Flex: Yeah. I do a lot of reading and stuff from my college days. Just stuff that talk about this stuff that's going on I like to get into. Everybody thinks it's conspiracy or whatever, but I just didn't think it would be in my lifetime. It is an adjustment for everyone. Like she said, we try to find the positive in it. We sit at the table, we eat dinner at the table, we can sit down. I say, "Baby, do you want to watch a movie?" We sit there and just hang out. Before, we were just crossing [paths where] everybody's hustling and grinding, hustling.

With the senseless police killings, racism seems to be at an all-time high. What type of conversations are you guys now having with (teenage children) Elijah and Imani now that they're older and this could happen to them or any other young adult? What are you telling them?

Flex: This is something I know I've been talking to Elijah about not just since this. When he was younger, just explaining him as a young Black kid, being a Black teenager turning into a young Black man, just the crosshairs that's on their back. You talk to them about if you're pulled over what to do, what not to do. We don't like to let him ride. He has friends that have cars and I'm like, "No, four or five of you all in the car? No. That's an open invitation." It hurts us because their regular daily livelihood has just changed. They would just walk down the street to the store. Now, we're like, "No."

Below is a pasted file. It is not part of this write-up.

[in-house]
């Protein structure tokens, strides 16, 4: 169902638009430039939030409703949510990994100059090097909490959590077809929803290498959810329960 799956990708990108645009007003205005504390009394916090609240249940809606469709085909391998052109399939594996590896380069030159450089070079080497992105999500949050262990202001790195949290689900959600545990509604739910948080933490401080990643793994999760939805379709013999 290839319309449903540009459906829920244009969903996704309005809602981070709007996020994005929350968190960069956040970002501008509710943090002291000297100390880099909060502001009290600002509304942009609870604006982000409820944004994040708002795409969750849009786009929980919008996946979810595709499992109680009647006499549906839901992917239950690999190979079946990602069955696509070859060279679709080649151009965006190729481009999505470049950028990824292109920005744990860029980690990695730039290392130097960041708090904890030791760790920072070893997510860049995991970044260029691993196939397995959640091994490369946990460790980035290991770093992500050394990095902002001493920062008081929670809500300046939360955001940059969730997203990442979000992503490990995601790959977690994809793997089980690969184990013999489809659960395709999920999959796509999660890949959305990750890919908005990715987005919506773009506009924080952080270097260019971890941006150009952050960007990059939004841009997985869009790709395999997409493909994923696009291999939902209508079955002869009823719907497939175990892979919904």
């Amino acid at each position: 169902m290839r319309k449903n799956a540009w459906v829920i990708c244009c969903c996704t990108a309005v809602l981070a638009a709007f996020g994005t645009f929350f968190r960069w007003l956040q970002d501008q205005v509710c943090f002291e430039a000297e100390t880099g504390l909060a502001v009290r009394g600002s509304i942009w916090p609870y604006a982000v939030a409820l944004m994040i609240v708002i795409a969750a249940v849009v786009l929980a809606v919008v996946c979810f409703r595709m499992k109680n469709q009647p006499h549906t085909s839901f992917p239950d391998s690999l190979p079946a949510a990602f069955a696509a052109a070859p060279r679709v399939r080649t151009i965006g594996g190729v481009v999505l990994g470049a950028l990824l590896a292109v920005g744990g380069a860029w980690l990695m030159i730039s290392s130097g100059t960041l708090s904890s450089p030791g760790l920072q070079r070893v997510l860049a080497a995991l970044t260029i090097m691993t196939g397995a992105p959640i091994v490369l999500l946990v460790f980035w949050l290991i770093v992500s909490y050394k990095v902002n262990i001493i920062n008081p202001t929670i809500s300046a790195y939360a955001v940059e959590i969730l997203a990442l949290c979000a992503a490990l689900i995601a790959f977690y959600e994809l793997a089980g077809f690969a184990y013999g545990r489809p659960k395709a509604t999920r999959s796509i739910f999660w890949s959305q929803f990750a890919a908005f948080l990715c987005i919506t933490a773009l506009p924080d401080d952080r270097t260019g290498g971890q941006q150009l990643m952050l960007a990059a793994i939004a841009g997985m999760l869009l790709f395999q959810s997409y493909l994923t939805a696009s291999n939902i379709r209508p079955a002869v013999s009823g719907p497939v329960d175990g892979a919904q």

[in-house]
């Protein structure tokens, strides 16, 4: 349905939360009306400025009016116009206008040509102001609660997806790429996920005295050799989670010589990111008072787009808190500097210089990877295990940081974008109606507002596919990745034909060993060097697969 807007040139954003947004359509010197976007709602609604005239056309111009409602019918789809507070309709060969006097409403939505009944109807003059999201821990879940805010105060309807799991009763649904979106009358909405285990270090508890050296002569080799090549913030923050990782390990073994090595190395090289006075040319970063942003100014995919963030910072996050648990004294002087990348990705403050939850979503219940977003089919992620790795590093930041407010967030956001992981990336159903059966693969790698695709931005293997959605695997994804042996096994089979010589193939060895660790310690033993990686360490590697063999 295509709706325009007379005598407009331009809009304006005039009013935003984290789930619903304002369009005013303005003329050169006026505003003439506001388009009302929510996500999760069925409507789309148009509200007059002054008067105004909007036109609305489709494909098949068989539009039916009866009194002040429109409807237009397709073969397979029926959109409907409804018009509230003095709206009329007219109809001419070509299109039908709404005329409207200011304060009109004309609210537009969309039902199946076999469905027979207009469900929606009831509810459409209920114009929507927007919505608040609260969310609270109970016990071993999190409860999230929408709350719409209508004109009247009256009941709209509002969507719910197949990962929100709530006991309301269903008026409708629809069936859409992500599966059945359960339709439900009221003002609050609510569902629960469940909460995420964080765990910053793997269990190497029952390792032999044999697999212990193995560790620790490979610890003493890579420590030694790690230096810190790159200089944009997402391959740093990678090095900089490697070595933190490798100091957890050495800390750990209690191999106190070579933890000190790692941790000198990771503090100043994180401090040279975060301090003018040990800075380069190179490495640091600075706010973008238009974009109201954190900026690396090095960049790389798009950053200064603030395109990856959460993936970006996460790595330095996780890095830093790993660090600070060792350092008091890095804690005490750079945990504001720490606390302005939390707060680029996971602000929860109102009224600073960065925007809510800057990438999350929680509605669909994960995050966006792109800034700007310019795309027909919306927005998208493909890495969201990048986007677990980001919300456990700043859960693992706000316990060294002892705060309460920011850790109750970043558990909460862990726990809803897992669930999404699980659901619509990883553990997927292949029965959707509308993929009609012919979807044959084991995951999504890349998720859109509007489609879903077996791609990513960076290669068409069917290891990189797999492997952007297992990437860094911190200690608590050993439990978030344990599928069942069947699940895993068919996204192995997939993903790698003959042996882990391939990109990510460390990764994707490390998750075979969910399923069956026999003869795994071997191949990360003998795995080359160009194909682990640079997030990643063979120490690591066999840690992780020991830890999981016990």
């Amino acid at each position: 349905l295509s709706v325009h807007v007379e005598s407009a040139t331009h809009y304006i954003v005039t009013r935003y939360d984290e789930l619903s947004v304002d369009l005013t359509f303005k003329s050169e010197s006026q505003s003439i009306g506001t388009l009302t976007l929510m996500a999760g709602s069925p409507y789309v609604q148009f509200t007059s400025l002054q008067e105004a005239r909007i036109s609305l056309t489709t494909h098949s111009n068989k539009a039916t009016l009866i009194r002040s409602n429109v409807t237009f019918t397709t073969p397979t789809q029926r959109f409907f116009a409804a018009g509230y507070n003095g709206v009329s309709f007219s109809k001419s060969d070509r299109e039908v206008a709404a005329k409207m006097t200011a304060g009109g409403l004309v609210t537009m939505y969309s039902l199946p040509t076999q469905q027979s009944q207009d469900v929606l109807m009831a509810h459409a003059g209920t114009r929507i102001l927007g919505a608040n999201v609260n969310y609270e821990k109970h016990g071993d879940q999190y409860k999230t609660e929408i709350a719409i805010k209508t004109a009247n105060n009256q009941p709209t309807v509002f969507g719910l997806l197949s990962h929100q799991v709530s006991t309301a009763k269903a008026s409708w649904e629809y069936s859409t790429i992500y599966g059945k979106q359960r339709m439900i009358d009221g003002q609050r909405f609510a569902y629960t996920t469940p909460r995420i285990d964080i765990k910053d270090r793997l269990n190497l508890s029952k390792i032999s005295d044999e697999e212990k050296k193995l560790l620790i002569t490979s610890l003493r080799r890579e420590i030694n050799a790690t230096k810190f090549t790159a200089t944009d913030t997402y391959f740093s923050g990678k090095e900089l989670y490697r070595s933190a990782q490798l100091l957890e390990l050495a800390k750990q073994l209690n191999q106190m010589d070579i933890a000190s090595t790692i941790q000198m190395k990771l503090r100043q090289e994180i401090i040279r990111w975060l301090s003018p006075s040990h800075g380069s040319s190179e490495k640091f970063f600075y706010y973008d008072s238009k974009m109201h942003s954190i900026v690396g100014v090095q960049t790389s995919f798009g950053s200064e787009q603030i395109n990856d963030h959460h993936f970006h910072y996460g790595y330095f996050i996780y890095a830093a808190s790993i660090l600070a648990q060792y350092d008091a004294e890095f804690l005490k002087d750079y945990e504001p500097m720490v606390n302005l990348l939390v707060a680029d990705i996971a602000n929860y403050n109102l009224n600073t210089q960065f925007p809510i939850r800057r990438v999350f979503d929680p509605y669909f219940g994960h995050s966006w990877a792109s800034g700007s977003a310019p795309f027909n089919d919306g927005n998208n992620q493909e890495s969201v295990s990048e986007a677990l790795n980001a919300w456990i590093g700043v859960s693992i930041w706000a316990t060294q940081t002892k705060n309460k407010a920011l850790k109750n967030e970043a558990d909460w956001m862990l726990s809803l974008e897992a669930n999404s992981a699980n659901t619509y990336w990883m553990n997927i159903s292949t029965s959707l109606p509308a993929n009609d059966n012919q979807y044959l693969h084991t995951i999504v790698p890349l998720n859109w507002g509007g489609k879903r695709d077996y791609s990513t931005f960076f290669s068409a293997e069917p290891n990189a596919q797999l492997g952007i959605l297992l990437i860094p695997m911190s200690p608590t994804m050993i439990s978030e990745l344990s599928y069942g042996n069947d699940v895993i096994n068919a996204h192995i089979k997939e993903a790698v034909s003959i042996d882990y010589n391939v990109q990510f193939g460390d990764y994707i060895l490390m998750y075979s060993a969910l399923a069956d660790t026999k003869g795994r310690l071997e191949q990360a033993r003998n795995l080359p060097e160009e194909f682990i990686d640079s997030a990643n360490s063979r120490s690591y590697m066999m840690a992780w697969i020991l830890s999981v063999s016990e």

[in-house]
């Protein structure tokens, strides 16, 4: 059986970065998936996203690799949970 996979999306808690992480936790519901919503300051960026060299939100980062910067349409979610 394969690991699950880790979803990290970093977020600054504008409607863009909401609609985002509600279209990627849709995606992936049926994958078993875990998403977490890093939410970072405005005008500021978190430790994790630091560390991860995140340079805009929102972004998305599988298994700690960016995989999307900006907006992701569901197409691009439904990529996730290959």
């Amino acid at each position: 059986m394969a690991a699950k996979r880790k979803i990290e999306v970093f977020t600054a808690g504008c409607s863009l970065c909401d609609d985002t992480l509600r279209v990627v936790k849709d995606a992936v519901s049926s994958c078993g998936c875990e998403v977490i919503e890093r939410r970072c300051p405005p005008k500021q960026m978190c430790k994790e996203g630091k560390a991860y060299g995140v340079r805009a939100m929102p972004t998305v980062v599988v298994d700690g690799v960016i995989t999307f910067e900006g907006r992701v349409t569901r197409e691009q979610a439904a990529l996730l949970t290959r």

Shanice: He [Elijah] has one friend that we allow him to be around. One of them wanted to play basketball and wanted me to drop them off at the park and I said no. There was a noose in our area.

Flex: Less than a mile from our house.

Shanice: Less than a mile from our house, there was a noose at the park. I sat in the car and I just watched him play. Normally, I would just drop him off and come back and pick him up, but I don't feel safe anymore.

Flex: And we have to have the conversation with Imani as well because it's not just relegated to just men and boys, women, too. We get ahead of the conversation, but they are very keen. Listen, information is traveling fast. They got these phones, they see stuff as well. A lot of the time, they tell us stuff and we're like, "What?" We just try to instill in them the best that we can and just pray over them.

 

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Throwback photo of @flexaforeal and I ♥️ We look like kids Flex lol

A post shared by shanice (@shaniceonline) on Sep 21, 2020 at 7:22pm PDT

Shanice, nobody sounds like you. You were a young pop icon, not just as an R&B artist, but also in pop - and paved the way (for other young crossover singers). How does that feel today?